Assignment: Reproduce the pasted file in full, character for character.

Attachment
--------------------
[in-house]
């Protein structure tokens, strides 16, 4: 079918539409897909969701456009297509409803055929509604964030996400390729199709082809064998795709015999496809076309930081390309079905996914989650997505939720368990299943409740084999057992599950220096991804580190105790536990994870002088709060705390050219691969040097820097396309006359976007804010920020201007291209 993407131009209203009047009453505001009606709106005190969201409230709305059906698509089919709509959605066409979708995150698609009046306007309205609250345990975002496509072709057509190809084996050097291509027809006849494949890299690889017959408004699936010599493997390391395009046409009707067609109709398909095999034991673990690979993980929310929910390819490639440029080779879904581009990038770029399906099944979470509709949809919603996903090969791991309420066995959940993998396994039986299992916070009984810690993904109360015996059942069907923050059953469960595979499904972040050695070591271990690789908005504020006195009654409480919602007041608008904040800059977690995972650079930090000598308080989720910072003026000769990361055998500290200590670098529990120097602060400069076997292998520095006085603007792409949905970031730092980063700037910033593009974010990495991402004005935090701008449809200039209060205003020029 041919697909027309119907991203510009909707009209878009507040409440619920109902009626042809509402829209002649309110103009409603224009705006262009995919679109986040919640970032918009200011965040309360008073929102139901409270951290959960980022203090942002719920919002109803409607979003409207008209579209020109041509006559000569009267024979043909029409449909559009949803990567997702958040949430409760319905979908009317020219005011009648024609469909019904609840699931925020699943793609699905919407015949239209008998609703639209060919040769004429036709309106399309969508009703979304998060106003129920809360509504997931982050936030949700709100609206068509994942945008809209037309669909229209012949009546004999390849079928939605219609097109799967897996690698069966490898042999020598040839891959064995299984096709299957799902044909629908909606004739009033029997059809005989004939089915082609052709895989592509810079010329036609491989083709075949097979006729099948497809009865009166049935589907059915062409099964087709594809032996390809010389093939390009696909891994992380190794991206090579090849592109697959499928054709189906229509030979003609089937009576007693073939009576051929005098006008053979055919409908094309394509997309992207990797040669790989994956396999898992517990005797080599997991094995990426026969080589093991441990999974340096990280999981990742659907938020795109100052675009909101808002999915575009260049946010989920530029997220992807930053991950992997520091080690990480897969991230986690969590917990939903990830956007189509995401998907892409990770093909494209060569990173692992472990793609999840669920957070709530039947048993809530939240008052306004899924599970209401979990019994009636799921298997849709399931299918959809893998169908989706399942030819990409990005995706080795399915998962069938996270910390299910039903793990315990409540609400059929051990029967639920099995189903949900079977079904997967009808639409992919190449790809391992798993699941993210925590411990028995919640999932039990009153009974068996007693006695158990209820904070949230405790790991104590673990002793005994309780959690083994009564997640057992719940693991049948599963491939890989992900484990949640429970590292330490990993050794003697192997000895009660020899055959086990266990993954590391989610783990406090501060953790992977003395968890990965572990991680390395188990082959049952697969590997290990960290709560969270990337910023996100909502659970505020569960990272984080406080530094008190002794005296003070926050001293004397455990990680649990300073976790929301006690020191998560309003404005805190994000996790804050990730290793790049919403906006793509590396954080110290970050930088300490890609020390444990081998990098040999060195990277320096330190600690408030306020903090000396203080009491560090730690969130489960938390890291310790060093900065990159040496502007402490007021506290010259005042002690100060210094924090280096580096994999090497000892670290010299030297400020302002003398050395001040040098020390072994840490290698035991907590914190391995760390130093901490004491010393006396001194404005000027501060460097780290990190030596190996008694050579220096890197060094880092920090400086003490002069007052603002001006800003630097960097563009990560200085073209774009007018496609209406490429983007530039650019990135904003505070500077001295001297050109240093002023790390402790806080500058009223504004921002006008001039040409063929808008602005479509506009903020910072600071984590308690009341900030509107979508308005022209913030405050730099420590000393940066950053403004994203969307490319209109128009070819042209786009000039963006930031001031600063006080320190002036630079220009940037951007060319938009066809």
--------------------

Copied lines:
[in-house]
């Protein structure tokens, strides 16, 4: 079918539409897909969701456009297509409803055929509604964030996400390729199709082809064998795709015999496809076309930081390309079905996914989650997505939720368990299943409740084999057992599950220096991804580190105790536990994870002088709060705390050219691969040097820097396309006359976007804010920020201007291209 993407131009209203009047009453505001009606709106005190969201409230709305059906698509089919709509959605066409979708995150698609009046306007309205609250345990975002496509072709057509190809084996050097291509027809006849494949890299690889017959408004699936010599493997390391395009046409009707067609109709398909095999034991673990690979993980929310929910390819490639440029080779879904581009990038770029399906099944979470509709949809919603996903090969791991309420066995959940993998396994039986299992916070009984810690993904109360015996059942069907923050059953469960595979499904972040050695070591271990690789908005504020006195009654409480919602007041608008904040800059977690995972650079930090000598308080989720910072003026000769990361055998500290200590670098529990120097602060400069076997292998520095006085603007792409949905970031730092980063700037910033593009974010990495991402004005935090701008449809200039209060205003020029 041919697909027309119907991203510009909707009209878009507040409440619920109902009626042809509402829209002649309110103009409603224009705006262009995919679109986040919640970032918009200011965040309360008073929102139901409270951290959960980022203090942002719920919002109803409607979003409207008209579209020109041509006559000569009267024979043909029409449909559009949803990567997702958040949430409760319905979908009317020219005011009648024609469909019904609840699931925020699943793609699905919407015949239209008998609703639209060919040769004429036709309106399309969508009703979304998060106003129920809360509504997931982050936030949700709100609206068509994942945008809209037309669909229209012949009546004999390849079928939605219609097109799967897996690698069966490898042999020598040839891959064995299984096709299957799902044909629908909606004739009033029997059809005989004939089915082609052709895989592509810079010329036609491989083709075949097979006729099948497809009865009166049935589907059915062409099964087709594809032996390809010389093939390009696909891994992380190794991206090579090849592109697959499928054709189906229509030979003609089937009576007693073939009576051929005098006008053979055919409908094309394509997309992207990797040669790989994956396999898992517990005797080599997991094995990426026969080589093991441990999974340096990280999981990742659907938020795109100052675009909101808002999915575009260049946010989920530029997220992807930053991950992997520091080690990480897969991230986690969590917990939903990830956007189509995401998907892409990770093909494209060569990173692992472990793609999840669920957070709530039947048993809530939240008052306004899924599970209401979990019994009636799921298997849709399931299918959809893998169908989706399942030819990409990005995706080795399915998962069938996270910390299910039903793990315990409540609400059929051990029967639920099995189903949900079977079904997967009808639409992919190449790809391992798993699941993210925590411990028995919640999932039990009153009974068996007693006695158990209820904070949230405790790991104590673990002793005994309780959690083994009564997640057992719940693991049948599963491939890989992900484990949640429970590292330490990993050794003697192997000895009660020899055959086990266990993954590391989610783990406090501060953790992977003395968890990965572990991680390395188990082959049952697969590997290990960290709560969270990337910023996100909502659970505020569960990272984080406080530094008190002794005296003070926050001293004397455990990680649990300073976790929301006690020191998560309003404005805190994000996790804050990730290793790049919403906006793509590396954080110290970050930088300490890609020390444990081998990098040999060195990277320096330190600690408030306020903090000396203080009491560090730690969130489960938390890291310790060093900065990159040496502007402490007021506290010259005042002690100060210094924090280096580096994999090497000892670290010299030297400020302002003398050395001040040098020390072994840490290698035991907590914190391995760390130093901490004491010393006396001194404005000027501060460097780290990190030596190996008694050579220096890197060094880092920090400086003490002069007052603002001006800003630097960097563009990560200085073209774009007018496609209406490429983007530039650019990135904003505070500077001295001297050109240093002023790390402790806080500058009223504004921002006008001039040409063929808008602005479509506009903020910072600071984590308690009341900030509107979508308005022209913030405050730099420590000393940066950053403004994203969307490319209109128009070819042209786009000039963006930031001031600063006080320190002036630079220009940037951007060319938009066809």